Source: Jacob Stroyer, My Life in the South (enlarged edition; Salem, Mass., 1898) – Download a pdf version of My Life in the South
One of fifteen children, Jacob Stroyer was born on a plantation twenty- eight miles from Columbia, South Carolina, in 1849. After the Civil War he became an African Methodist Episcopal minister, serving in Salem Massachusetts.
Jacob describes life in the slave cabin
Jacob Stroyer describes growing up under slavery
Most of the cabins in the time of slavery were built so as to contain two families; some had partitions, while others had none. When there were no partitions each family would fit up its own part as it could; sometimes they got old boards and nailed them up, stuffing the cracks with rags; when they could not get boards they hung up old clothes. When the family increased the children all slept together, both boys and girls, until one got married; then a part of another cabin was assigned to that one, but the rest would have to remain with their mother and father, as in childhood, unless they could get with some of their relatives or friends who had small families, or unless they were sold; but of course the rules of modesty were held in some degrees by the slaves, while it could not be expected that they could entertain the highest degree of it, on account of their condition. A portion of the time the young men slept in the apartment known as the kitchen, and the young women slept in the room with their mother and father. The two families had to use one fireplace. One who was accustomed to the way in which the slaves lived in their cabins could tell as soon as they entered whether they were friendly or not, for when they did not agree the fires of the two families did not meet on the hearth, but there was a vacancy between them, that was a sign of disagreement. In a case of this kind, when either of the families stole a hog, cow or sheep from the master, he had to carry it to some of his family, for fear of being betrayed by the other family. On one occasion a man, who lived with one unfriendly, stole a hog, killed it and carried some of the meat home. He was seen by some one of the other family, who reported him to the overseer, and he gave the man a severe whipping….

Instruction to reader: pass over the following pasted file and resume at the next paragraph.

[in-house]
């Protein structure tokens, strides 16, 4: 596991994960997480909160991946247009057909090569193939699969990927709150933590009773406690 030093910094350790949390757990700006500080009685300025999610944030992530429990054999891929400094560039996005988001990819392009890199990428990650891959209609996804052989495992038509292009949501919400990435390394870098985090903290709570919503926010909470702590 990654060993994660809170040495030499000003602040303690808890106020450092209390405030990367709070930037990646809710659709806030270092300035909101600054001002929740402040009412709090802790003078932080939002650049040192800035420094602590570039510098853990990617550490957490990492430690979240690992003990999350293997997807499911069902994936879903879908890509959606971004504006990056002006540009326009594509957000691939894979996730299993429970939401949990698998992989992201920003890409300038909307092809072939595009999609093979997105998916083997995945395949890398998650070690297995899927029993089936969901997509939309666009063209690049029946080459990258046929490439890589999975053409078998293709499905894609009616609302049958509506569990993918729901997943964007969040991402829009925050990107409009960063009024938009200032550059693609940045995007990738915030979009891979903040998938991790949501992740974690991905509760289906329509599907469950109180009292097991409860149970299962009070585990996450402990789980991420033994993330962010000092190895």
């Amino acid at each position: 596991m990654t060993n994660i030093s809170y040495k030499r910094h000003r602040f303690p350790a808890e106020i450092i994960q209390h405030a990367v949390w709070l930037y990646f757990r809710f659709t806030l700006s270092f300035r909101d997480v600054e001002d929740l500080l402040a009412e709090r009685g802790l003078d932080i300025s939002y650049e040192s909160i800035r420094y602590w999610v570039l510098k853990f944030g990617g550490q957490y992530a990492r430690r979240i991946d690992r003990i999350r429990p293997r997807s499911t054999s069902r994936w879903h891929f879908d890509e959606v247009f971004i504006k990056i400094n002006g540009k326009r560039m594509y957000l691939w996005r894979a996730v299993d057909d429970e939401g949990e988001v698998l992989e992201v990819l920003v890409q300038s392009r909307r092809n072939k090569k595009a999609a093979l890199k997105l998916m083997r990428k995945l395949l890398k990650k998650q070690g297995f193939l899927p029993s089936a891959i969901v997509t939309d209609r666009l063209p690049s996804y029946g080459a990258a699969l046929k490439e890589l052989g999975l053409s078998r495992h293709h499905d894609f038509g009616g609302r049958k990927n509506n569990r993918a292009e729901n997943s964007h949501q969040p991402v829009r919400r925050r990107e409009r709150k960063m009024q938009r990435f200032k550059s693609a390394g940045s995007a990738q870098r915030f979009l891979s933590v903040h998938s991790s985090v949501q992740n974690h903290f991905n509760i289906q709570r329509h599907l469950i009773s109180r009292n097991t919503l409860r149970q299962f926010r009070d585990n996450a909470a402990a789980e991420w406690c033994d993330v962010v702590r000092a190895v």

No doubt you would like to know how the slaves could sleep in their cabins in summer, when it was so very warm. When it was too warm for them to sleep comfortably, they all slept under trees until it grew too cool, that is along in the month of October. Then they took up their beds and walked.
Source: Jacob Stroyer, My Life in the South (enlarged edition; Salem, Mass., 1898)